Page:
“These hundreds of thousands of jobs in furniture, in seafood and other aquaculture, in agriculture, as well as in light industry and certainly in textiles are put at risk by this kind of program in China,” he said.

Auggie Tantillo, president and chief executive officer of the National Council of Textile Organizations, said the action is a “validation of what we have claimed for many years — that China’s astounding growth in the marketplace was, to a degree, artificial.

“Certainly there are competitive suppliers [in China], but you don’t go from a small portion of the U.S. market to nearly 50 percent [China’s share of the U.S. textile import market is 46 percent] in basically a dozen years without some help along the way,” he added.

Tantillo said if the U.S. is successful in the WTO, which could take years for a resolution, the U.S. textile industry will benefit. A WTO case the U.S. filed in 2008 against China involving a $10 billion annual value-added tax-rebate program was settled in 2010 when Beijing agreed to end the program.

“In a best-case scenario, China’s prices will start to reflect what is much more of an accurate structure in terms of what it costs to produce textiles and apparel,” he said. “That, of course, makes us more competitive and allows us to hold on to market share, hold on to sales and programs and, most importantly, hold on to our workforce to a much greater degree, which is potentially a significant benefit for the U.S. economy.”

Importers were taking a wait-and-see approach to the case. Most industry officials said they did not expect an immediate impact on prices from China, but they could expect to see rising prices and a shift in sourcing if the case is successful.

Apparel and textile imports from the U.S. to China totaled $41.8 billion in 2014, according to U.S. government figures. China has a 38.9 percent share of the combined U.S. apparel and textile import market. Footwear imports from China to the U.S. were $16.6 billion last year.

Retailers and apparel brands have been facing rising labor costs in China for several years, forcing companies to shift some of their production to other Asian countries, such as Vietnam and Bangladesh; Central America, and back to the U.S.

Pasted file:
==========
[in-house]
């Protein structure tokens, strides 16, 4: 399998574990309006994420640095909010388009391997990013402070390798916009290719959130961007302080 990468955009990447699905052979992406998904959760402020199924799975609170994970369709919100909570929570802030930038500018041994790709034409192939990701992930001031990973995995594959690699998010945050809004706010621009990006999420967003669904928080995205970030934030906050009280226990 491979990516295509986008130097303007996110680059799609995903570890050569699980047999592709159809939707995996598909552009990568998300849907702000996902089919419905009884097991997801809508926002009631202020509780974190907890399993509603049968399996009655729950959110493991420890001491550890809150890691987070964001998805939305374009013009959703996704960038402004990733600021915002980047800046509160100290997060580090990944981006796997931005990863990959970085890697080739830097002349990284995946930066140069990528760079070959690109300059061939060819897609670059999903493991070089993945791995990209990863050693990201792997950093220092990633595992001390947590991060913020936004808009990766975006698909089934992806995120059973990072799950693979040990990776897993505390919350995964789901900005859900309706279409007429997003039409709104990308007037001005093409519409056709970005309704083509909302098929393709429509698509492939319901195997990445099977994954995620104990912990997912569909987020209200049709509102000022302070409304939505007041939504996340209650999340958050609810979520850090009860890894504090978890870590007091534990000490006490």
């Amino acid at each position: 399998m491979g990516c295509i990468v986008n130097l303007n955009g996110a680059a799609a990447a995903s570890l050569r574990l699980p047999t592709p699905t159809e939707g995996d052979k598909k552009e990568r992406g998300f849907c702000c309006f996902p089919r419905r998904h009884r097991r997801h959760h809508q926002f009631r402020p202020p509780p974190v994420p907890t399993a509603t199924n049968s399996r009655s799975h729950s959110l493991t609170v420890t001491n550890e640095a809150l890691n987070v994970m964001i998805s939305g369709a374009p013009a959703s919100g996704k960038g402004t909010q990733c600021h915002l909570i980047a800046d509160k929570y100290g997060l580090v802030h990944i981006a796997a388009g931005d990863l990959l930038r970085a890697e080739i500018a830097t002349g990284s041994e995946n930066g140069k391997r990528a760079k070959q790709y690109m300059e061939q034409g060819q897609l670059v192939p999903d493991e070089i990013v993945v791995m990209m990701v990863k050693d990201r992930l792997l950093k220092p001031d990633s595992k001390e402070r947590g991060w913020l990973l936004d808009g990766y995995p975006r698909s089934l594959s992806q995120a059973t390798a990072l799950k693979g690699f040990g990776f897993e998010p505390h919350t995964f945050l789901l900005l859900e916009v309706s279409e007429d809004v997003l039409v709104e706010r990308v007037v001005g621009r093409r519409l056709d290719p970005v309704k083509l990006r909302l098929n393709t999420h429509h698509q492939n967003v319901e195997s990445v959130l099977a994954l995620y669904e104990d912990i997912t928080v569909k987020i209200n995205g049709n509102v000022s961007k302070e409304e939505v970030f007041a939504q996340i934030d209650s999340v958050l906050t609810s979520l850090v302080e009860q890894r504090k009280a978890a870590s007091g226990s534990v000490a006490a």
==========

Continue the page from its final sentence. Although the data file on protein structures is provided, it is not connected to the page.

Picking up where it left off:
Marguerite Trossevin, outside trade counsel to the Retail Industry Leaders Association, said the WTO cases typically take several years to play out. If the U.S. is successful at the WTO and China eliminates its export subsidy program, the cost to manufacture products in China could potentially go up, she said.

“If they are in fact benefiting from substantial subsidies and if they lose those benefits, then presumably that will impact their [Chinese supplier] costs,” Trossevin said. “How big the impact is will vary a lot from company to company. Not [all Chinese manufacturers are] taking advantage of subsidies at the same level. The impact would not be the same across the board.”

Trossevin also said retailers could see an offset to any increase in costs in China if the Trans-Pacific Partnership agreement is completed and implemented. The U.S. is negotiating TPP with 11 other countries, including Vietnam, the second-largest apparel supplier to the U.S., behind China.

“Retailers already diversify sourcing where they can and the opportunities in TPP will allow them to diversify even further and will mitigate the impact from a situation like this,” she said. “Also, since it will take some time before this case plays out, it will give people time to do planning and adjusting.”

Stephen Lamar, executive vice president at the American Apparel & Footwear Association, said it is too early to tell what the potential impact of such a case might be.

“There is a process the WTO has…and this takes a period of time,” Lamar said. “Hopefully it will lead to a resolution in a very predictable manner, but it’s too early to say.”

Julia Hughes, president of the U.S. Fashion Industry Association, said, “I don’t think anyone should panic about this case raising prices in China, certainly in the short term. For anyone who may feel concerned there is going to be an impact on business tomorrow or even next year, that is not very likely because these cases tend to take time.”

Hughes said China has already invested in other parts of Asia, a process which might be “accelerated” if the WTO case moves forward.

“One assumes as you would see here in the U.S. that when you take away a subsidy program, you take away some support for an industry and that may have an impact on how much manufacturing is done in China that is then exported to the U.S. market,” she added.